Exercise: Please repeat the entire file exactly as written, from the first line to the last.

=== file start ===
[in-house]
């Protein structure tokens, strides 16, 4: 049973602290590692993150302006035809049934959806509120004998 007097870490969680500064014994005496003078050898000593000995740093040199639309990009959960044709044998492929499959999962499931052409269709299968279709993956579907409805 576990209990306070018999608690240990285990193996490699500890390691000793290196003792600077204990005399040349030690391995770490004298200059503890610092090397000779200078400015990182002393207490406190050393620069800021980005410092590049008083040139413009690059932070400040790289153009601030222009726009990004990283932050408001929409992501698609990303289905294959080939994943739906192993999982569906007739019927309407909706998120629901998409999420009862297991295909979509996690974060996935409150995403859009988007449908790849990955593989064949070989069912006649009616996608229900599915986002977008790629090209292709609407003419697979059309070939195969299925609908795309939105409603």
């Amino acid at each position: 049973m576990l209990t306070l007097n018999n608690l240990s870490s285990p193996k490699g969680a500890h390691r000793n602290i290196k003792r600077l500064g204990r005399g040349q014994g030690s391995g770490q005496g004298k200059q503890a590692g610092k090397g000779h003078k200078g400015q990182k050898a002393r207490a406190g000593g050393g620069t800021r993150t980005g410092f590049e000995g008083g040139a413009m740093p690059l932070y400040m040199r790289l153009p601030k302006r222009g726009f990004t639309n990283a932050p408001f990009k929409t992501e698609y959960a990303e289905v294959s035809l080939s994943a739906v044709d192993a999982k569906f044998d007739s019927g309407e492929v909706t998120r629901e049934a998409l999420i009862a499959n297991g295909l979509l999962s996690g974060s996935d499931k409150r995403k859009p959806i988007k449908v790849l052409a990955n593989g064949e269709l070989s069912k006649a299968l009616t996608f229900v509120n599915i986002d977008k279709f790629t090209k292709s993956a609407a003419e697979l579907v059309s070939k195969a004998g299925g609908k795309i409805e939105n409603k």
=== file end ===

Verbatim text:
[in-house]
């Protein structure tokens, strides 16, 4: 049973602290590692993150302006035809049934959806509120004998 007097870490969680500064014994005496003078050898000593000995740093040199639309990009959960044709044998492929499959999962499931052409269709299968279709993956579907409805 576990209990306070018999608690240990285990193996490699500890390691000793290196003792600077204990005399040349030690391995770490004298200059503890610092090397000779200078400015990182002393207490406190050393620069800021980005410092590049008083040139413009690059932070400040790289153009601030222009726009990004990283932050408001929409992501698609990303289905294959080939994943739906192993999982569906007739019927309407909706998120629901998409999420009862297991295909979509996690974060996935409150995403859009988007449908790849990955593989064949070989069912006649009616996608229900599915986002977008790629090209292709609407003419697979059309070939195969299925609908795309939105409603």
């Amino acid at each position: 049973m576990l209990t306070l007097n018999n608690l240990s870490s285990p193996k490699g969680a500890h390691r000793n602290i290196k003792r600077l500064g204990r005399g040349q014994g030690s391995g770490q005496g004298k200059q503890a590692g610092k090397g000779h003078k200078g400015q990182k050898a002393r207490a406190g000593g050393g620069t800021r993150t980005g410092f590049e000995g008083g040139a413009m740093p690059l932070y400040m040199r790289l153009p601030k302006r222009g726009f990004t639309n990283a932050p408001f990009k929409t992501e698609y959960a990303e289905v294959s035809l080939s994943a739906v044709d192993a999982k569906f044998d007739s019927g309407e492929v909706t998120r629901e049934a998409l999420i009862a499959n297991g295909l979509l999962s996690g974060s996935d499931k409150r995403k859009p959806i988007k449908v790849l052409a990955n593989g064949e269709l070989s069912k006649a299968l009616t996608f229900v509120n599915i986002d977008k279709f790629t090209k292709s993956a609407a003419e697979l579907v059309s070939k195969a004998g299925g609908k795309i409805e939105n409603k």